Bring me all of your dreams, you dreamer,
Bring me all your heart melodies
That I may wrap them in a blue cloud-cloth
Away from the too-rough fingers of the world.
– Langston Hughes
Growing up as a child in Washington DC at the end of the 80’s crack epidemic, I quickly realized that not many people surrounding me had their dreams wrapped in “blue cloud-cloths.” What I often saw in place of that kind of protection were their hands, riddled with deep cuts and wounds from desperately holding onto said dreams, shattered from the systematic subjugation of Black people. As the child of parents who have had frequent run-ins with law enforcement, I have a firsthand perspective of how drug use, criminal history, and lack of access to quality education can hinder a child from reaching their full potential.
I often have to operate within two worlds; the world of privilege that tech has provided me, and the world of poverty that many of the people close to me are still struggling in.
This is a reality familiar to the majority of people I’ve shared space with. Had it not been for my grandmother and aunts wrapping me and my dreams in their special, cloud-clothed love, I am certain I too, would not have been able to realize my full potential. I believe that having such an early exposure to that kind of support and teaching helped to perpetuate the notion that I was exceptional in the eyes of others, one that persists to this day. Whenever I reflect on my journey, I recall the moments when I was told that I was different from the rest of my peers, and that there was something truly special about me. Even though I do believe in my own specialness, I also hold the belief that those around me are just as special. The difference is that I had that specialness reflected back to me.
People often assume that if someone with similar experiences as mine achieves success, then they must no longer have to deal with the direct and indirect effects of “growing up in the hood.” As one of comparatively few Black men doing Diversity, Equity and Inclusion (DEI) work within tech, I often have to operate within two worlds; the world of privilege that tech has provided me, and the world of poverty that many of the people close to me are still struggling in. I am lucky enough to have support from people who understand the importance of the blue cloud-cloth. But as we all know with luck, it isn’t something that is afforded to the masses.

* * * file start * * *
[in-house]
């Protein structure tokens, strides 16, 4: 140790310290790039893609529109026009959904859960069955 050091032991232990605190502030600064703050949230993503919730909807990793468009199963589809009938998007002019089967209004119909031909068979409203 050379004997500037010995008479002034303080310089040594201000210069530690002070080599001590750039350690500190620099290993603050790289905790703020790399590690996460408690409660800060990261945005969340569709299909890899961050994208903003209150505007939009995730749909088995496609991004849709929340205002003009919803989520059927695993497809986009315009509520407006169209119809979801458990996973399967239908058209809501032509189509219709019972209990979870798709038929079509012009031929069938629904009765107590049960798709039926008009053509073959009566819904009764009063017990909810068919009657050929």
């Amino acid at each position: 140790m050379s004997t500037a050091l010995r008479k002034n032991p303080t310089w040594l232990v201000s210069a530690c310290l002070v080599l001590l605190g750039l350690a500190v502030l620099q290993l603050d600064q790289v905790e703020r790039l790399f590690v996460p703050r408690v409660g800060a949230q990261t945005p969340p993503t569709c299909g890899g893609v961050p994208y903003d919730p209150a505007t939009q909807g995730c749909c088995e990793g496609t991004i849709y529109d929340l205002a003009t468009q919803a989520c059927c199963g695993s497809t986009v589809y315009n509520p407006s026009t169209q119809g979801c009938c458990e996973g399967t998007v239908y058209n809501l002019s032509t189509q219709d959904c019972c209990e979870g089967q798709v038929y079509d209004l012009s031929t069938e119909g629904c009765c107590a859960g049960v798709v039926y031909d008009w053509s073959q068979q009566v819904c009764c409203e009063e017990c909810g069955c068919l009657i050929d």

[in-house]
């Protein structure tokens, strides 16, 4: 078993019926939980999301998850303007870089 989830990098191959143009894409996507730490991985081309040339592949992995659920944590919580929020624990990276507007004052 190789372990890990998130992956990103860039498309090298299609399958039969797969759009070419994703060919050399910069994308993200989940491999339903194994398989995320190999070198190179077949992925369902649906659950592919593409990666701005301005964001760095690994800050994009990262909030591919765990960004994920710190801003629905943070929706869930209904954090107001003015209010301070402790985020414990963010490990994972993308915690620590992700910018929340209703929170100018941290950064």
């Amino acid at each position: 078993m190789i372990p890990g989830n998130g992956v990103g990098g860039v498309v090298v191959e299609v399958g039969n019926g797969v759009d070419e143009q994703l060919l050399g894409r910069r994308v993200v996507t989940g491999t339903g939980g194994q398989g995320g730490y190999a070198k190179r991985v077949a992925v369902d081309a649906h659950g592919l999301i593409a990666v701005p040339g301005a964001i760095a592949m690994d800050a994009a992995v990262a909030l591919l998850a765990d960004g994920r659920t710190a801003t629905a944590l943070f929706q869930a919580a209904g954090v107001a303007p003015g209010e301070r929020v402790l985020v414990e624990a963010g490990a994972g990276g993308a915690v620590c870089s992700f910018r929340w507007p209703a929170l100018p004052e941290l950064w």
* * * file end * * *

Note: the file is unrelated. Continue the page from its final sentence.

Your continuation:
Watching the video of Mark and Priscilla discussing their desire to help “take luck out of the equation” for those who possess equal talent but have unequal access to opportunities, was a major driving force for why I wanted to be a part of CZI. I see it as an opportunity to join forces with people who are committed to solving some of the most pressing issues of our time. In my current role I have the ability to leverage community building and mentorship to uplift and amplify the work of folks who come from marginalized backgrounds. While this is a huge responsibility, it’s reflective of what happens when you empower your people with the resources needed to help others.
My journey has taught me a powerful lesson in the importance of nurturing and preserving dreams.
Regardless of my previous success, I have also been forced to grapple with the role that luck has played in landing my role at CZI. On a pretty consistent basis, I’ve questioned (or been questioned) as to why they didn’t hire someone with a more high-profile resume. I did not come from a rich family, attend an Ivy, nor had I worked at any of the big tech companies. Everyday I realize that I owe my ability to work at a place like CZI to luck, hard work, connections and my family’s unwavering commitment to my success.
My journey has taught me a powerful lesson in the importance of nurturing and preserving dreams. The fact of the matter is, if my family did not decide to invest in me, this chapter of my story would likely have a different ending. It is my hope that I am able to provide “blue-cloud cloths” to others who need them.